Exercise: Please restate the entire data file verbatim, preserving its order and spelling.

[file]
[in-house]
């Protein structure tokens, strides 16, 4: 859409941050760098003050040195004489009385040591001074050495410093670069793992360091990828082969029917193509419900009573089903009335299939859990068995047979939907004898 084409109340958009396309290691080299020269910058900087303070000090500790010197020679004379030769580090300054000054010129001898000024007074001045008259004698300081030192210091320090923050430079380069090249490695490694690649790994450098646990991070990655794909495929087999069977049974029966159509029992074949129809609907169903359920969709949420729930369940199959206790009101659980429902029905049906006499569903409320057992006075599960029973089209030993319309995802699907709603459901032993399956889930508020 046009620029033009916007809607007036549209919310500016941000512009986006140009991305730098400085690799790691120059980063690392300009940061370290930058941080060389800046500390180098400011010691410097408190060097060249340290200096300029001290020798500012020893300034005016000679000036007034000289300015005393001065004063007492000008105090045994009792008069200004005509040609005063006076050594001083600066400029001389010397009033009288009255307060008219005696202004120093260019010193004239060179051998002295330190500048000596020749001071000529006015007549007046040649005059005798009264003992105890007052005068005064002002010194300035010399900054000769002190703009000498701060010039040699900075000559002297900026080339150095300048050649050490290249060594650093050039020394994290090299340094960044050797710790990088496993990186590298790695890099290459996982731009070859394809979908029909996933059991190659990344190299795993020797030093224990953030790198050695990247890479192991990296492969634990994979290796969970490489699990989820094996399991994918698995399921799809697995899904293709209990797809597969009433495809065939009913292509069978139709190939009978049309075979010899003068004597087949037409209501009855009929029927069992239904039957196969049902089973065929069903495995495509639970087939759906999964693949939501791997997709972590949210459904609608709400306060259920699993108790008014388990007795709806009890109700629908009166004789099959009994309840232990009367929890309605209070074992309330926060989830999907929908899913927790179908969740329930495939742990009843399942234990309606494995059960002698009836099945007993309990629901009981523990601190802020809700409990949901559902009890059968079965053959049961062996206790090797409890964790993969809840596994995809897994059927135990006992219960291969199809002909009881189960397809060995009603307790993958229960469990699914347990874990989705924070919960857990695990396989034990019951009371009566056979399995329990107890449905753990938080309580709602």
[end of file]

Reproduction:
[in-house]
């Protein structure tokens, strides 16, 4: 859409941050760098003050040195004489009385040591001074050495410093670069793992360091990828082969029917193509419900009573089903009335299939859990068995047979939907004898 084409109340958009396309290691080299020269910058900087303070000090500790010197020679004379030769580090300054000054010129001898000024007074001045008259004698300081030192210091320090923050430079380069090249490695490694690649790994450098646990991070990655794909495929087999069977049974029966159509029992074949129809609907169903359920969709949420729930369940199959206790009101659980429902029905049906006499569903409320057992006075599960029973089209030993319309995802699907709603459901032993399956889930508020 046009620029033009916007809607007036549209919310500016941000512009986006140009991305730098400085690799790691120059980063690392300009940061370290930058941080060389800046500390180098400011010691410097408190060097060249340290200096300029001290020798500012020893300034005016000679000036007034000289300015005393001065004063007492000008105090045994009792008069200004005509040609005063006076050594001083600066400029001389010397009033009288009255307060008219005696202004120093260019010193004239060179051998002295330190500048000596020749001071000529006015007549007046040649005059005798009264003992105890007052005068005064002002010194300035010399900054000769002190703009000498701060010039040699900075000559002297900026080339150095300048050649050490290249060594650093050039020394994290090299340094960044050797710790990088496993990186590298790695890099290459996982731009070859394809979908029909996933059991190659990344190299795993020797030093224990953030790198050695990247890479192991990296492969634990994979290796969970490489699990989820094996399991994918698995399921799809697995899904293709209990797809597969009433495809065939009913292509069978139709190939009978049309075979010899003068004597087949037409209501009855009929029927069992239904039957196969049902089973065929069903495995495509639970087939759906999964693949939501791997997709972590949210459904609608709400306060259920699993108790008014388990007795709806009890109700629908009166004789099959009994309840232990009367929890309605209070074992309330926060989830999907929908899913927790179908969740329930495939742990009843399942234990309606494995059960002698009836099945007993309990629901009981523990601190802020809700409990949901559902009890059968079965053959049961062996206790090797409890964790993969809840596994995809897994059927135990006992219960291969199809002909009881189960397809060995009603307790993958229960469990699914347990874990989705924070919960857990695990396989034990019951009371009566056979399995329990107890449905753990938080309580709602």